Milton Hershey’s letter to the Hershey Figure Skating Club thanking them for the honor of being made a member of the club. 1/22/1936

 

The Archives’ collections are a rich resource for understanding not just Milton Hershey and his legacy but also for the growth and development of the Hershey community. The Archives actively collections the records of local businesses and organizations to preserve the history of the community and its residents.

 

Milton Hershey took an active interest in everything that happened in his town. As  noted in last week’s blog post, when community business leaders established the Hershey Rotary Club, Mr. Hershey was made an honorary member.  Many other community groups, wishing to recognize Milton Hershey’s generosity and vision for his community, also recognized him as an honorary member.

 

Hershey Figure Skating Club members pause for a photograph in the Ice Palace. ca1934-1936

Hershey Figure Skating Club members pause for a photograph in the Ice Palace. ca1934-1936

 

Hershey’s Ice Palace opened in 1931. Ice skating and hockey quickly became very popular. By 1932, Hershey was sponsoring its own ice hockey team. Artificial ice rinks were unusual in central Pennsylvania and soon figure skaters began coming to Hershey from Lancaster, Harrisburg and Reading.

 

The idea for an established club grew out of the group’s desire to be able to rent the rink for sessions devoted to figure skating.  In November 1934, a small group of figure skaters held an organizational meeting for the Hershey Figure Skating Club . Milton Hershey was very supportive of the Hershey Figure Skating Club, providing facilities and the management support of Hershey Estates.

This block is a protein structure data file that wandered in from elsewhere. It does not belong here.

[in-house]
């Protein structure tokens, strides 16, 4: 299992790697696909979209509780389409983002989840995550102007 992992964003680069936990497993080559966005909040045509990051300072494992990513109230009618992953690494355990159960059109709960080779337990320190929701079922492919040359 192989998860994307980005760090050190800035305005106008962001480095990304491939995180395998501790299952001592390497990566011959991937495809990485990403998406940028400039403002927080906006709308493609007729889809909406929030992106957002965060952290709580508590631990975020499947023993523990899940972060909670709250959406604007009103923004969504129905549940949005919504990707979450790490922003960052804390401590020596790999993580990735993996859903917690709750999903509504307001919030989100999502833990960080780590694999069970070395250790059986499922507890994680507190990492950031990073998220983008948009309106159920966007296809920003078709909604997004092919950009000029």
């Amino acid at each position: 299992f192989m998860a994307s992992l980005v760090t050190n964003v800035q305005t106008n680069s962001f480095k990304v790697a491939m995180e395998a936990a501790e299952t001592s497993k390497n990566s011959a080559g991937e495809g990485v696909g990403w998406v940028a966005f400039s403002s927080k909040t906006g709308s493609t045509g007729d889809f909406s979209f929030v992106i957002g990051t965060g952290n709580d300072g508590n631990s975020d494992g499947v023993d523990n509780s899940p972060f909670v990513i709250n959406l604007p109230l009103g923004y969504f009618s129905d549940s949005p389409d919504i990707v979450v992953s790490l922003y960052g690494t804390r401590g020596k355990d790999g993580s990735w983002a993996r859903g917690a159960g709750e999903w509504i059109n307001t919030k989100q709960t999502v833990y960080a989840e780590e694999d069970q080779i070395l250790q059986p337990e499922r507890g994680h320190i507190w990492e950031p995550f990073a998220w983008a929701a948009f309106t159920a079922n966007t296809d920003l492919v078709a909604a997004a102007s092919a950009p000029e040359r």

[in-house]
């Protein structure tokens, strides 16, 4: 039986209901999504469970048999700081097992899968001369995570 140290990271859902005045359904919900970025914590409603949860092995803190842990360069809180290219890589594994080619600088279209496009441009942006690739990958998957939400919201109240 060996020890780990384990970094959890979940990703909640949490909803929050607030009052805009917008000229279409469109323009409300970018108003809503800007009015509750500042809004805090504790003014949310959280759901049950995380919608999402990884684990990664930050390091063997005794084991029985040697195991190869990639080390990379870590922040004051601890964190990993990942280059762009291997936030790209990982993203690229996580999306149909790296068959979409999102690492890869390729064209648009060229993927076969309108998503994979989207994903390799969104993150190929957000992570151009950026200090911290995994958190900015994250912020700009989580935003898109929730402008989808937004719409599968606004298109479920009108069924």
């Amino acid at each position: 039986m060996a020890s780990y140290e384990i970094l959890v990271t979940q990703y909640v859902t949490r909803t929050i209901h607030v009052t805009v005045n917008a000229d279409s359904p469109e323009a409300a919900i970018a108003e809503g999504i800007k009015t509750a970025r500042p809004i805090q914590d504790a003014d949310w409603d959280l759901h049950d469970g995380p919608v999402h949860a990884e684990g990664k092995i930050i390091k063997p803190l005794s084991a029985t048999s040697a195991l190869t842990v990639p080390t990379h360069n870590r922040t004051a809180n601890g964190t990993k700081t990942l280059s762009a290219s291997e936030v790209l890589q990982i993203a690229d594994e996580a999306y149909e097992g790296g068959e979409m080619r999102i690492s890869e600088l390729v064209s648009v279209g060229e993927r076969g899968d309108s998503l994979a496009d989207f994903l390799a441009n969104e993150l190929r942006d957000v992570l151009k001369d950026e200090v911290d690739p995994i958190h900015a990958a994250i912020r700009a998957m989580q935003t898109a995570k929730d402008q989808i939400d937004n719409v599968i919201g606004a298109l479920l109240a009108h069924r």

Hershey Figure Skating Club minutes, 11/14/1935

Hershey Figure Skating Club minutes, 11/14/1935

 

The following year the club formally recognized Milton Hershey’s support, making him an honorary member of the club.

 

#HersheyArchives@30

HersheyArchives@30:22 Service Above Self – Hershey Rotary Club

Charter for the Rotary Club of Hershey. 6/10/1943

Charter for the Rotary Club of Hershey. 6/10/1943

 

Community organizations are the lifeblood of a town. They provide residents with opportunities to meet and socialize with each other while working to enhance community life.  These groups enrich their communities while giving their members a sense of purpose and contributing to the community. The Archives actively collects the records of Hershey’s community businesses and organizations and is fortunate to hold the records of several community groups.

 

Y.M.C.A.’s Busy Men’s Doggy Bow-Wow meets for a celebratory meal in the Hershey Café. 3/1913

Y.M.C.A.’s Busy Men’s Doggy Bow-Wow meets for a celebratory meal in the Hershey Café. 3/1913

 

Community groups began to form shortly after the Hershey Chocolate factory began operations in 1905.  The organizations varied from the critically needed Hershey Volunteer Fire Company to the purely social Men’s Doggy Bow-Wow Club (?!).

 

Hershey Volunteer Fire Company was organized in 1905.

Hershey Volunteer Fire Company was organized in 1905.

 

Hershey’s community groups enhanced Hershey’s social life by creating community gatherings such as the annual Christmas tree lighting, presenting annual concerts, and organizing food and clothing collections for the less fortunate.

 

The Hershey Civic Club sponsored a variety of youth sports teams, including a junior ice hockey team.  This 1941 team included (left-right) 1st row: Irv Gonz, Bob Evans, Jack Bernard, Dick Brunner. 2nd row: Endo Corsetti, Sterling Sechrist, Bud Prowell, Herb Erdman, Dick Stover.

The Hershey Civic Club sponsored a variety of youth sports teams, including a junior ice hockey team. This 1941 team included (left-right) 1st row: Irv Gonz, Bob Evans, Jack Bernard, Dick Brunner. 2nd row: Endo Corsetti, Sterling Sechrist, Bud Prowell, Herb Erdman, Dick Stover.